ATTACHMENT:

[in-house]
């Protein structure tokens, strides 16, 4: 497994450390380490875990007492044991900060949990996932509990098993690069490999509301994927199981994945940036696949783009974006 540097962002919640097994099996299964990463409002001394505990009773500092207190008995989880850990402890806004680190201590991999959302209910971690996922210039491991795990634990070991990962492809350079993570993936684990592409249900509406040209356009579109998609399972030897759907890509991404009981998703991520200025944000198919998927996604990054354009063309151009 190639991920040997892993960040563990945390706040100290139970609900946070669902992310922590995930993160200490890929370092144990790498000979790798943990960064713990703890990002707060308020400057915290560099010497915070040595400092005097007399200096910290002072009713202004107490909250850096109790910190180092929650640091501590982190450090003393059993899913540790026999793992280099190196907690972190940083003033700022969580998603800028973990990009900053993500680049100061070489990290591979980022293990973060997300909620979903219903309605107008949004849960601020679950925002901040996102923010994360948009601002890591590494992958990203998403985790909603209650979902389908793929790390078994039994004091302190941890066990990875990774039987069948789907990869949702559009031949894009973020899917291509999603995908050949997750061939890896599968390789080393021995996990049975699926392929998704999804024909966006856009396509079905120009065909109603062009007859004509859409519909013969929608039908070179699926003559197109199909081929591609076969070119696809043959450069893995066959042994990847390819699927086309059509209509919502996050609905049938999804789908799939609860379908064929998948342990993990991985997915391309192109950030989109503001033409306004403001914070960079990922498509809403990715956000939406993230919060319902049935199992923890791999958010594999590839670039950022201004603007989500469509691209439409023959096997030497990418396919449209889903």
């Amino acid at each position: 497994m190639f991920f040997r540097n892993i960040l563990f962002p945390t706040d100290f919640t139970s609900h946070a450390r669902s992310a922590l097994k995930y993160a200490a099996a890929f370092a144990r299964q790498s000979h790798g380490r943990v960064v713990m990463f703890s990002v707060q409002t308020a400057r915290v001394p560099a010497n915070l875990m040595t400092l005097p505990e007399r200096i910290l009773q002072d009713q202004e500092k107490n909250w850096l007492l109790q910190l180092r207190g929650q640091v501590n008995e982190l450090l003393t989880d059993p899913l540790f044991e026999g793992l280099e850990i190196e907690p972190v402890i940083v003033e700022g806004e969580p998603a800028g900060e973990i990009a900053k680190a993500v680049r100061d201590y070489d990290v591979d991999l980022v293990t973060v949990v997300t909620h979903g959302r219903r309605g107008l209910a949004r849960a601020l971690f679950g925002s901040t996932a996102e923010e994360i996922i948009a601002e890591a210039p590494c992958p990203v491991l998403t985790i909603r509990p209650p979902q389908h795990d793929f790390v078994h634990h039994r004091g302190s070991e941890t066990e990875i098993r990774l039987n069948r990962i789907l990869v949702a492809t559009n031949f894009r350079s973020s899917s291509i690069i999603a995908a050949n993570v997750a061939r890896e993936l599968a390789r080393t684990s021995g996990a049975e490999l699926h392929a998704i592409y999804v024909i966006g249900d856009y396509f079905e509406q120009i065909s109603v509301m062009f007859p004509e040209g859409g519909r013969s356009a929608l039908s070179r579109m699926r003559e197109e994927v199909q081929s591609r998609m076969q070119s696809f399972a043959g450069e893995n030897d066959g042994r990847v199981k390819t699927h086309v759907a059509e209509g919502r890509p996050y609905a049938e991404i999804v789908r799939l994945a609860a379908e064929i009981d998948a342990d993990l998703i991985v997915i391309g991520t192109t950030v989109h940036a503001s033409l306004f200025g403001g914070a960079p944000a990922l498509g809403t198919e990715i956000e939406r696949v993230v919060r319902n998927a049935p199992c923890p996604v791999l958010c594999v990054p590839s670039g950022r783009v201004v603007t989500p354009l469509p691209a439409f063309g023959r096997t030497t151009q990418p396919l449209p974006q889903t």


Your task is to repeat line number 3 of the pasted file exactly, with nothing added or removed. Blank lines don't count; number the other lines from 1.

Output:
């Amino acid at each position: 497994m190639f991920f040997r540097n892993i960040l563990f962002p945390t706040d100290f919640t139970s609900h946070a450390r669902s992310a922590l097994k995930y993160a200490a099996a890929f370092a144990r299964q790498s000979h790798g380490r943990v960064v713990m990463f703890s990002v707060q409002t308020a400057r915290v001394p560099a010497n915070l875990m040595t400092l005097p505990e007399r200096i910290l009773q002072d009713q202004e500092k107490n909250w850096l007492l109790q910190l180092r207190g929650q640091v501590n008995e982190l450090l003393t989880d059993p899913l540790f044991e026999g793992l280099e850990i190196e907690p972190v402890i940083v003033e700022g806004e969580p998603a800028g900060e973990i990009a900053k680190a993500v680049r100061d201590y070489d990290v591979d991999l980022v293990t973060v949990v997300t909620h979903g959302r219903r309605g107008l209910a949004r849960a601020l971690f679950g925002s901040t996932a996102e923010e994360i996922i948009a601002e890591a210039p590494c992958p990203v491991l998403t985790i909603r509990p209650p979902q389908h795990d793929f790390v078994h634990h039994r004091g302190s070991e941890t066990e990875i098993r990774l039987n069948r990962i789907l990869v949702a492809t559009n031949f894009r350079s973020s899917s291509i690069i999603a995908a050949n993570v997750a061939r890896e993936l599968a390789r080393t684990s021995g996990a049975e490999l699926h392929a998704i592409y999804v024909i966006g249900d856009y396509f079905e509406q120009i065909s109603v509301m062009f007859p004509e040209g859409g519909r013969s356009a929608l039908s070179r579109m699926r003559e197109e994927v199909q081929s591609r998609m076969q070119s696809f399972a043959g450069e893995n030897d066959g042994r990847v199981k390819t699927h086309v759907a059509e209509g919502r890509p996050y609905a049938e991404i999804v789908r799939l994945a609860a379908e064929i009981d998948a342990d993990l998703i991985v997915i391309g991520t192109t950030v989109h940036a503001s033409l306004f200025g403001g914070a960079p944000a990922l498509g809403t198919e990715i956000e939406r696949v993230v919060r319902n998927a049935p199992c923890p996604v791999l958010c594999v990054p590839s670039g950022r783009v201004v603007t989500p354009l469509p691209a439409f063309g023959r096997t030497t151009q990418p396919l449209p974006q889903t």